Monthly Archives: March 2017

Thoughts from Willis | Podcast Episode 4: Don’t Let Emotions Drive Your Investment Decisions

Today, we are sitting down with Jason Mishaw who is an associate wealth manager at  Willis Johnson & Associates. We are going to be discussing investment planning for clients and the emotional aspects that come with making investment decisions. What should you do when the markets go up and how should you react when the markets go down? We’ll be sharing our insights on how to eliminate fear and greed from clouding your judgment in making investment decisions. Click the player below to listen to this month’s podcast episode.

 

Please click here to read a transcript of the podcast.

 

 

At Willis Johnson & Associates, we take the time to understand you by combining employee benefits expertise and financial planning insight with the emotional elements of your life. 

 

Willis Johnson, CFP®

President and CEO

Financial Fact | President Trump’s Promise to Rebuild Deteriorating Infrastructure

Did you know that, throughout his presidential campaign, President Donald Trump promised to prioritize rebuilding America’s deteriorating infrastructure if elected? So it wasn’t surprising to see infrastructure stocks jump the second part of last year. From engineering companies to materials companies, the stocks of many companies exposed to infrastructure outperformed the S&P 500 in 2016.

 

As an example, President Trump’s campaign website also elucidated his vision of pursuing an “America’s Infrastructure First” policy and “transform[ing] America’s crumbling infrastructure into a golden opportunity for accelerated economic growth.” Trump’s website mentions transportation, water, electricity, security, and telecommunications as focus areas.

 

President Trump even puts a figure to his plans: $1 trillion worth of spending on infrastructure over the next decade, a significant investment.

 

One thing that both the business community and the political community can agree on is that America cannot afford to ignore its crumbling infrastructure anymore. But no one knows yet how much President Trump will spend on the initiative, or how the money will be spent. His $1 trillion proposal is ambitious and could hit funding hurdles. President Trump mentioned implementing tax breaks to attract capital and utilizing private sector investment to complement government spending, but this remains to be seen.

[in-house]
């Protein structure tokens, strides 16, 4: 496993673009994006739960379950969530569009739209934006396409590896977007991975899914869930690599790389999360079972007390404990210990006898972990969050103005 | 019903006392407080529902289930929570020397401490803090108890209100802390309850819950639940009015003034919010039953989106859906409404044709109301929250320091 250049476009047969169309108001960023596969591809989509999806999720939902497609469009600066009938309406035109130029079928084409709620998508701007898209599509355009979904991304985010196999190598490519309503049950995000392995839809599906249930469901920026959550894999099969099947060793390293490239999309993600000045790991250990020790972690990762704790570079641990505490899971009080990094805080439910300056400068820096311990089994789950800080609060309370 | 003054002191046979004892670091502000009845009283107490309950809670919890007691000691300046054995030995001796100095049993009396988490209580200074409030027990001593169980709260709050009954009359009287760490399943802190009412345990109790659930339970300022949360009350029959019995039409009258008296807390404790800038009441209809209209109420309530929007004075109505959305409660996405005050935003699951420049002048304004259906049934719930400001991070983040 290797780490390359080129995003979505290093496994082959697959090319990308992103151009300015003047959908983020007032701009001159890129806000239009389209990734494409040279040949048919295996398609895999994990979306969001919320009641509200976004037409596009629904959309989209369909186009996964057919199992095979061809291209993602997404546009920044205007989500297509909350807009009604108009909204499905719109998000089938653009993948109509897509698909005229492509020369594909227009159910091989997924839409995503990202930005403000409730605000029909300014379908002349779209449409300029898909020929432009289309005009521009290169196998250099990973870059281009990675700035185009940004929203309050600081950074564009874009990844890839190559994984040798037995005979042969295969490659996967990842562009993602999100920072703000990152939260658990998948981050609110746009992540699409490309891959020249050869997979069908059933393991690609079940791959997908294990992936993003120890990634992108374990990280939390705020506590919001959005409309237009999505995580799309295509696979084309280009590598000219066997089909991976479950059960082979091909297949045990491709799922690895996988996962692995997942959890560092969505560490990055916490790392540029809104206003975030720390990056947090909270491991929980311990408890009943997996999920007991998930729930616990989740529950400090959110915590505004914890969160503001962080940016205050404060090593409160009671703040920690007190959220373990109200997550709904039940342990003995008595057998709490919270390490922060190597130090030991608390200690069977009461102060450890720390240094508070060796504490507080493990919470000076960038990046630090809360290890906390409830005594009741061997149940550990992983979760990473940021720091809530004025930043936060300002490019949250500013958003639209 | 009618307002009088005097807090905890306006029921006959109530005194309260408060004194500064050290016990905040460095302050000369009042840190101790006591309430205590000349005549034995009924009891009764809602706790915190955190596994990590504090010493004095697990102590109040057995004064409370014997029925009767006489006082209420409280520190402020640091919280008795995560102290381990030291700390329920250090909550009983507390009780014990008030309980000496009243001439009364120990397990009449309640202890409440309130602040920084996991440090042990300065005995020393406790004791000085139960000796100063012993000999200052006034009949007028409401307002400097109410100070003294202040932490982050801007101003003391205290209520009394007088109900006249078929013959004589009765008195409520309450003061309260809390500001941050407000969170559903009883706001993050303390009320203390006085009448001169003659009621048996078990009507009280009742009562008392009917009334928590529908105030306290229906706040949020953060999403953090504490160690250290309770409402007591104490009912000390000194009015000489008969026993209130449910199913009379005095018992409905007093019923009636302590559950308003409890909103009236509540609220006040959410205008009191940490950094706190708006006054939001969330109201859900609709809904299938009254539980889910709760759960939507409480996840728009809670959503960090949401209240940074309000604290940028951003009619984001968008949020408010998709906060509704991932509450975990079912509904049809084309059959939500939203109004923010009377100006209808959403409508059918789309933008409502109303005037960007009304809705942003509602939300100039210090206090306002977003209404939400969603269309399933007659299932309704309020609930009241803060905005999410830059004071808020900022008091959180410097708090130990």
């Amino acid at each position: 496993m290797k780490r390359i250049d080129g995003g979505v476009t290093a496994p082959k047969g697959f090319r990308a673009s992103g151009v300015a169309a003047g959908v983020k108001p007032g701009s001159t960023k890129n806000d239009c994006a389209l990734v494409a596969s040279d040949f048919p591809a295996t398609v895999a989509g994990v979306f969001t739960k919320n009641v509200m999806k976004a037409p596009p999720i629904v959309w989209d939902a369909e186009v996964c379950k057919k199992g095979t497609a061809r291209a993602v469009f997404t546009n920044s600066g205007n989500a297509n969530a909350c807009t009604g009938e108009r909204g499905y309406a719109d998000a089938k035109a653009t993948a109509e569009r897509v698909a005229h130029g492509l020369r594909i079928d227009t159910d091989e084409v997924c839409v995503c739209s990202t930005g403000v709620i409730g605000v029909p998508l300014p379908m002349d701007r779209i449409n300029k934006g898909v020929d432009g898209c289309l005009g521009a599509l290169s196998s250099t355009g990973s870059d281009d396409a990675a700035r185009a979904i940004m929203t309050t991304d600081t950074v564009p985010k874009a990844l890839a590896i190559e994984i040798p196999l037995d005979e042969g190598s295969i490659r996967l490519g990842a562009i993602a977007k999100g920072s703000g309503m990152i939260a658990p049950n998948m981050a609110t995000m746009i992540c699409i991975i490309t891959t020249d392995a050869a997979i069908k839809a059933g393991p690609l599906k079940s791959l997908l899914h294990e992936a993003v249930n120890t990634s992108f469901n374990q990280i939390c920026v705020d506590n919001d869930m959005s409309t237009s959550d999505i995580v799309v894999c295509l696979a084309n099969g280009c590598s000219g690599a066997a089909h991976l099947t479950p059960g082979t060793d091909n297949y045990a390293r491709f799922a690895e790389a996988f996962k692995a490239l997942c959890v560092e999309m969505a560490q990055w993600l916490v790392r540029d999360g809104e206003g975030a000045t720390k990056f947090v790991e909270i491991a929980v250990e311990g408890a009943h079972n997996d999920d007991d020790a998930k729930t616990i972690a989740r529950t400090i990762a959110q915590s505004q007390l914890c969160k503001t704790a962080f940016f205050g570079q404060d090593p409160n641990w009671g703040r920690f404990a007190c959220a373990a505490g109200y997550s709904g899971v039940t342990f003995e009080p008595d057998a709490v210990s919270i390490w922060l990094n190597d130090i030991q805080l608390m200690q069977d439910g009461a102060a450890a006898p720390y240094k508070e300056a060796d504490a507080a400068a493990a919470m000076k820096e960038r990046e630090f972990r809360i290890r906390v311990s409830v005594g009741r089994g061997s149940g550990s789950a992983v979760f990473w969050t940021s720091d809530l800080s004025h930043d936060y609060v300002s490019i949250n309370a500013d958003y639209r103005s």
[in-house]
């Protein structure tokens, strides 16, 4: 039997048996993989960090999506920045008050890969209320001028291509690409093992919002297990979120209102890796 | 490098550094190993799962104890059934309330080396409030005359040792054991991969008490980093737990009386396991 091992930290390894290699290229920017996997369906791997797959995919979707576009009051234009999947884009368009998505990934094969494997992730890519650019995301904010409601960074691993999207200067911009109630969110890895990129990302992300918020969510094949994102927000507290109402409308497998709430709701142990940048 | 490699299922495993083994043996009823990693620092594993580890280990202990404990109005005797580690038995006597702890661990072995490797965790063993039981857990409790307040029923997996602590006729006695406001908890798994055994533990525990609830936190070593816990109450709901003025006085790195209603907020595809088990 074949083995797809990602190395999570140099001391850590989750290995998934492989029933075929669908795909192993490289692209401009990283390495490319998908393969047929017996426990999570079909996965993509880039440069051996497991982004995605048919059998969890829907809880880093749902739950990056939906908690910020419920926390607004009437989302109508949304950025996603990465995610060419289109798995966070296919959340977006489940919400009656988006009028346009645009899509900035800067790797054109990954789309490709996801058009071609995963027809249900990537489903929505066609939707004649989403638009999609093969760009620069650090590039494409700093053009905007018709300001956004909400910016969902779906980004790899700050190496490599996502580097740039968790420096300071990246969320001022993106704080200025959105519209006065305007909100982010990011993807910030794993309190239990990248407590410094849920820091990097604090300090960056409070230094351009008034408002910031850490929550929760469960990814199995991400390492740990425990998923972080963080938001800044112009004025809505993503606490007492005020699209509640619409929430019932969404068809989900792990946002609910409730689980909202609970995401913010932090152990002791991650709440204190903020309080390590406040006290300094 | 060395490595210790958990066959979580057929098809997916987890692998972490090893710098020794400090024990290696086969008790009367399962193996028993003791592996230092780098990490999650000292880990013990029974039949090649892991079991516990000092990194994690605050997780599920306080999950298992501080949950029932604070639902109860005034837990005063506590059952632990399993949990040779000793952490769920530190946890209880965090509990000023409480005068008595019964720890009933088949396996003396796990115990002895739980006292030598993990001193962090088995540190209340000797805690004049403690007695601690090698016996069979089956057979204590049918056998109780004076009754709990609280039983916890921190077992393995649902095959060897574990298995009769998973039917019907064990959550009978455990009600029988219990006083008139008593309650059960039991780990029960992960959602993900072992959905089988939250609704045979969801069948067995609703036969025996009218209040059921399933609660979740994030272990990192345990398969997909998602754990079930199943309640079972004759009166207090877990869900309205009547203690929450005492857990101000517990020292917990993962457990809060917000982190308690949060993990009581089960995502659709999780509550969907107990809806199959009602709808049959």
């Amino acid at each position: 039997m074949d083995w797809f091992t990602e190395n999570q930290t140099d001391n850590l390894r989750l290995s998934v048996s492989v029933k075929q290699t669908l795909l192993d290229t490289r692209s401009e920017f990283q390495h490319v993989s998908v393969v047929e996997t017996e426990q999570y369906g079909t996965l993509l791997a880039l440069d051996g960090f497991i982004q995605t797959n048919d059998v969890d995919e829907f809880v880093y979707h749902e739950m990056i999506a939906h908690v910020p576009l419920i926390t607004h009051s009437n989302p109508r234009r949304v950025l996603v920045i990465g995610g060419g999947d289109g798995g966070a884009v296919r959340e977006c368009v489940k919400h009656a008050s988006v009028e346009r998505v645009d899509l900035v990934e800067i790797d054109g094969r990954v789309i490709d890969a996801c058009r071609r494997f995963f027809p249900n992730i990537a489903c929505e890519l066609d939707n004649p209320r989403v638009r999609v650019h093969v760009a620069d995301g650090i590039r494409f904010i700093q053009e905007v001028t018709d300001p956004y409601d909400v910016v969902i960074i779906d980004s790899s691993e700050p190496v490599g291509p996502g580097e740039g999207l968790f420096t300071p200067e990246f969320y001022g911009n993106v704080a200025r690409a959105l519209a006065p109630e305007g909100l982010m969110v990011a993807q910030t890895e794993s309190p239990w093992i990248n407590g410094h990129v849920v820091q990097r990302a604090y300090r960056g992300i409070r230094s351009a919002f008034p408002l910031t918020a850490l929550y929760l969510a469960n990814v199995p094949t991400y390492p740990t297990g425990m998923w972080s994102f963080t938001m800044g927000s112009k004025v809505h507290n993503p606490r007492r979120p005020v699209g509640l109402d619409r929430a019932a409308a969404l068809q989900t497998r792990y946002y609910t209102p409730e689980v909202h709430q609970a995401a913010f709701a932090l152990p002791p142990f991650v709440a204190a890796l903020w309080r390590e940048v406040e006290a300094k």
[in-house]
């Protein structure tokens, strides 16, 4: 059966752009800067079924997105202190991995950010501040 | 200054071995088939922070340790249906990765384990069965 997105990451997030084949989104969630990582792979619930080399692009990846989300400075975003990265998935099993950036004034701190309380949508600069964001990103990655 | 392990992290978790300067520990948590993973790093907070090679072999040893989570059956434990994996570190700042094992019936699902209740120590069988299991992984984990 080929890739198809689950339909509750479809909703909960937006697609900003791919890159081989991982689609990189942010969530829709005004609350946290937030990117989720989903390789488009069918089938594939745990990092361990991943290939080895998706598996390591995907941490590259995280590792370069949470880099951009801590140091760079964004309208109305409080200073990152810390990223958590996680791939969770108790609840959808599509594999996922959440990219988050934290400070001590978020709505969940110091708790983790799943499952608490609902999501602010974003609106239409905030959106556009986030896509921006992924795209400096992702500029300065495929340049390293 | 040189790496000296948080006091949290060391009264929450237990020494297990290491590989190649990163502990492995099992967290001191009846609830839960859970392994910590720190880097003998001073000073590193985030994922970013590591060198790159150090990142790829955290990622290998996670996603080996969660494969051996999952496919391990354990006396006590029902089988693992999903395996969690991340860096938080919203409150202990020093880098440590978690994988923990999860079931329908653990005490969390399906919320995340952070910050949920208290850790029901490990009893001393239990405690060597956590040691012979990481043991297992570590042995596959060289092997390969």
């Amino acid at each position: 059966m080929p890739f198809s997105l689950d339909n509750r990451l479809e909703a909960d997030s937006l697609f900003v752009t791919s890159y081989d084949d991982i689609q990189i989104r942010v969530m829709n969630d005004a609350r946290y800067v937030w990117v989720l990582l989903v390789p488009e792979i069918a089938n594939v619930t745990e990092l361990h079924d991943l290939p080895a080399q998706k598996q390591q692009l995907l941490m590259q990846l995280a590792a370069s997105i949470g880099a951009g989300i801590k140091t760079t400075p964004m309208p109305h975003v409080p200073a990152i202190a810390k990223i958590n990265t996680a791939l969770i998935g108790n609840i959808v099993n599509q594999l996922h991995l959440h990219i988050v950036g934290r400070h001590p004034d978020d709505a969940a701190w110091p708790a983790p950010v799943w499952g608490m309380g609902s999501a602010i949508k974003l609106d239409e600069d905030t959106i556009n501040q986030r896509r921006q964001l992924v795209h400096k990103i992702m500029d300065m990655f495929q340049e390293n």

As the plans for infrastructure spending materialize, you should ask your financial advisor how he or she is planning to take advantage of the opportunities that could arise in the market.


Jason Mishaw, Associate Wealth Managers,Jason Mishaw, MSF

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As an associate wealth manager at Willis Johnson & Associates, Jason Mishaw is actively involved in both the Financial Planning role and the Investment Management role. On the financial planning side, he helps to implement customized financial plans for WJA clients. On the Investment Management side, under the supervision of a Senior Wealth Manager, he assesses the financial goals of WJA clients and assists in creating a customized strategy to further those goals.

 

Jason received a Master of Science in Finance at the University of Houston C.T. Bauer College of Business, a B.A. in economics and a B.S. in biochemistry and cell biology from Rice University.


 

What Nick’s Reading | Inflation Grows with Age

 Published March 10, 2017

Why it is Important to Have Growth Investments in Your Portfolio That Will Keep Up with Inflation?

 

Typically, when we discuss the correct investment strategy with our clients, the discussion comes down to selecting a long-term asset allocation for their portfolio in addition to each individual account, which is asset allocation. Some of our clients want to get really conservative as they begin to age and transition into retirement. The reason they have a tendency to get extra conservative is that they’ve heard for many years that they should have more fixed income in their portfolio as they get older. On the other hand, they might have concerns about the markets and will feel more comfortable holding onto cash.  

 

However, being too conservative can be a problem.

 

We see this problem a lot when there is an over-allocation to cash or fixed income and not enough equities. Today, I want to talk about inflation.

 

Growth in a portfolio is necessary to keep up with inflation. Too much cash and/or fixed income may leave a portfolio’s purchasing power falling further behind inflation over time. Having an appropriate allocation to equities has been shown to be one of the best ways to combat inflation, which is more of a concern for retirees than the general populace. Retirees do not have an income that is, generally, inflation-adjusted. Inflation is much higher for the elderly than for the general populace considering the fact that retirees are living off of their investments.  JP Morgan’s chart below shows the higher impact that inflation has on the elderly. Inflation for the elderly (CPI-E) is 5.5% above Headline Inflation (CPI) and 7.3% above inflation for Urban Wage Earners (CPI-W) after 30 years. This difference gets magnified to an even larger extent in high inflationary times.